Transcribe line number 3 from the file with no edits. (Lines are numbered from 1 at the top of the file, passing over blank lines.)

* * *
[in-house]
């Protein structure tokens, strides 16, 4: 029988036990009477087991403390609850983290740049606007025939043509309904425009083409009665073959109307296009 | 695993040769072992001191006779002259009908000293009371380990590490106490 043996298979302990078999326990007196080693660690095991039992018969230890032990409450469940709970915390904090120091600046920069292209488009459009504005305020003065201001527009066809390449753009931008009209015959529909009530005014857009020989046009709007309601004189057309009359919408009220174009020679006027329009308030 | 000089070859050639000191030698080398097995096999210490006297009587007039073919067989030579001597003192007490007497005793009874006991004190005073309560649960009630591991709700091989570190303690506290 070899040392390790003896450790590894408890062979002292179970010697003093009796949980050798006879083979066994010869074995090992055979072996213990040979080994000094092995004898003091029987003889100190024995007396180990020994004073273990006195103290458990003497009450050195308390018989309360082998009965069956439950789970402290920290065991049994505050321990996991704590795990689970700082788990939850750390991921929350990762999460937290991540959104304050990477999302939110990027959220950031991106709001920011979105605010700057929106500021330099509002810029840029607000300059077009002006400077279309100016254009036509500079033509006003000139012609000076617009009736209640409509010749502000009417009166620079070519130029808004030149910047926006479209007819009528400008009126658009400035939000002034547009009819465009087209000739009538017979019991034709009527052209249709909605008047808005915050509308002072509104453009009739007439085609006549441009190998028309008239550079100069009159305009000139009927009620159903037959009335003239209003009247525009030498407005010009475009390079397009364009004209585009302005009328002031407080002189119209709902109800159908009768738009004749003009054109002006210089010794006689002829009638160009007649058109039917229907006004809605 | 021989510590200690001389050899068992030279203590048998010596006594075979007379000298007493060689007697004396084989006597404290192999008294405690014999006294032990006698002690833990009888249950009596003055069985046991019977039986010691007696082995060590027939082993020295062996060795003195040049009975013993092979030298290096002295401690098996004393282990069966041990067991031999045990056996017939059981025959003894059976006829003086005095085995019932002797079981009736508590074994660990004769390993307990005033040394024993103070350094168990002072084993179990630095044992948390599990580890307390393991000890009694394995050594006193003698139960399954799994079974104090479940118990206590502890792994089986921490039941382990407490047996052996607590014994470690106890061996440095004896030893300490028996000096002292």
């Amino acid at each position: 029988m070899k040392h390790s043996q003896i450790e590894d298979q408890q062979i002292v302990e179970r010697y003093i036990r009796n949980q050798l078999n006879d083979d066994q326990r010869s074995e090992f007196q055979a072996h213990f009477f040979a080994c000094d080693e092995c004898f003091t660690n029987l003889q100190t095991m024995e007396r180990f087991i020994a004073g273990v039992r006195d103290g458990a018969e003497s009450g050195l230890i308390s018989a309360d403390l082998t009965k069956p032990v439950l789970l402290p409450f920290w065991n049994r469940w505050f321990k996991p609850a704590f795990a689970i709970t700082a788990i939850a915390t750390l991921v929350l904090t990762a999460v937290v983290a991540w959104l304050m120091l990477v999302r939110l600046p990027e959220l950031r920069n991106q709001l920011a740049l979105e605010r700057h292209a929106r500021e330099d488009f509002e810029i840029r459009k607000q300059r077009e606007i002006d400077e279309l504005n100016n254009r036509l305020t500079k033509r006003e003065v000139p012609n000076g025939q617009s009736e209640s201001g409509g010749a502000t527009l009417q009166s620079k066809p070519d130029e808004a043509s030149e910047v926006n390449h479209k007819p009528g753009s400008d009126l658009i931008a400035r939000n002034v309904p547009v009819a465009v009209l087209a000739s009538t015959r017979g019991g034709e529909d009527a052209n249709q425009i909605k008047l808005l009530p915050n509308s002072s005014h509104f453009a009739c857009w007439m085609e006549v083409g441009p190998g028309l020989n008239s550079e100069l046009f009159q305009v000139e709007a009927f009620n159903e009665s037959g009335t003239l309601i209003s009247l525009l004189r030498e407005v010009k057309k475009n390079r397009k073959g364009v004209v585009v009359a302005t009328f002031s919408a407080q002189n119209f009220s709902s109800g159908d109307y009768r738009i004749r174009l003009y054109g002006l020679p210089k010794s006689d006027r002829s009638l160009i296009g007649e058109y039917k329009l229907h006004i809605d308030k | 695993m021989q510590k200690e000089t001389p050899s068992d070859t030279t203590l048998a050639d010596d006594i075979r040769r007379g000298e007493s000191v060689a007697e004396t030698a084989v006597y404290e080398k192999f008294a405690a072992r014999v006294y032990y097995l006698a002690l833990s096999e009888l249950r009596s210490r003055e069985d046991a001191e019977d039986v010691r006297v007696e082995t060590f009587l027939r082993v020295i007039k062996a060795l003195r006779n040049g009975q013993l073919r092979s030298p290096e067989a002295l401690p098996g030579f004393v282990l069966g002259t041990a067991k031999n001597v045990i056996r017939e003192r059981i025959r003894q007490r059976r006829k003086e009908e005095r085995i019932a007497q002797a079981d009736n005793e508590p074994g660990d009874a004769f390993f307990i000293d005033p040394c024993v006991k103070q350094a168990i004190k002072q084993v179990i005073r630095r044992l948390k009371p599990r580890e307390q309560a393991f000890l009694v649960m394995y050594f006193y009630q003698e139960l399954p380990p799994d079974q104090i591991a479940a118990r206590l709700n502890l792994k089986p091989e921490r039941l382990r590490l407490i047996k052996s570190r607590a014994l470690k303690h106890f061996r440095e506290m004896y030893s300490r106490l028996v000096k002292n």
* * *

């Amino acid at each position: 029988m070899k040392h390790s043996q003896i450790e590894d298979q408890q062979i002292v302990e179970r010697y003093i036990r009796n949980q050798l078999n006879d083979d066994q326990r010869s074995e090992f007196q055979a072996h213990f009477f040979a080994c000094d080693e092995c004898f003091t660690n029987l003889q100190t095991m024995e007396r180990f087991i020994a004073g273990v039992r006195d103290g458990a018969e003497s009450g050195l230890i308390s018989a309360d403390l082998t009965k069956p032990v439950l789970l402290p409450f920290w065991n049994r469940w505050f321990k996991p609850a704590f795990a689970i709970t700082a788990i939850a915390t750390l991921v929350l904090t990762a999460v937290v983290a991540w959104l304050m120091l990477v999302r939110l600046p990027e959220l950031r920069n991106q709001l920011a740049l979105e605010r700057h292209a929106r500021e330099d488009f509002e810029i840029r459009k607000q300059r077009e606007i002006d400077e279309l504005n100016n254009r036509l305020t500079k033509r006003e003065v000139p012609n000076g025939q617009s009736e209640s201001g409509g010749a502000t527009l009417q009166s620079k066809p070519d130029e808004a043509s030149e910047v926006n390449h479209k007819p009528g753009s400008d009126l658009i931008a400035r939000n002034v309904p547009v009819a465009v009209l087209a000739s009538t015959r017979g019991g034709e529909d009527a052209n249709q425009i909605k008047l808005l009530p915050n509308s002072s005014h509104f453009a009739c857009w007439m085609e006549v083409g441009p190998g028309l020989n008239s550079e100069l046009f009159q305009v000139e709007a009927f009620n159903e009665s037959g009335t003239l309601i209003s009247l525009l004189r030498e407005v010009k057309k475009n390079r397009k073959g364009v004209v585009v009359a302005t009328f002031s919408a407080q002189n119209f009220s709902s109800g159908d109307y009768r738009i004749r174009l003009y054109g002006l020679p210089k010794s006689d006027r002829s009638l160009i296009g007649e058109y039917k329009l229907h006004i809605d308030k | 695993m021989q510590k200690e000089t001389p050899s068992d070859t030279t203590l048998a050639d010596d006594i075979r040769r007379g000298e007493s000191v060689a007697e004396t030698a084989v006597y404290e080398k192999f008294a405690a072992r014999v006294y032990y097995l006698a002690l833990s096999e009888l249950r009596s210490r003055e069985d046991a001191e019977d039986v010691r006297v007696e082995t060590f009587l027939r082993v020295i007039k062996a060795l003195r006779n040049g009975q013993l073919r092979s030298p290096e067989a002295l401690p098996g030579f004393v282990l069966g002259t041990a067991k031999n001597v045990i056996r017939e003192r059981i025959r003894q007490r059976r006829k003086e009908e005095r085995i019932a007497q002797a079981d009736n005793e508590p074994g660990d009874a004769f390993f307990i000293d005033p040394c024993v006991k103070q350094a168990i004190k002072q084993v179990i005073r630095r044992l948390k009371p599990r580890e307390q309560a393991f000890l009694v649960m394995y050594f006193y009630q003698e139960l399954p380990p799994d079974q104090i591991a479940a118990r206590l709700n502890l792994k089986p091989e921490r039941l382990r590490l407490i047996k052996s570190r607590a014994l470690k303690h106890f061996r440095e506290m004896y030893s300490r106490l028996v000096k002292n």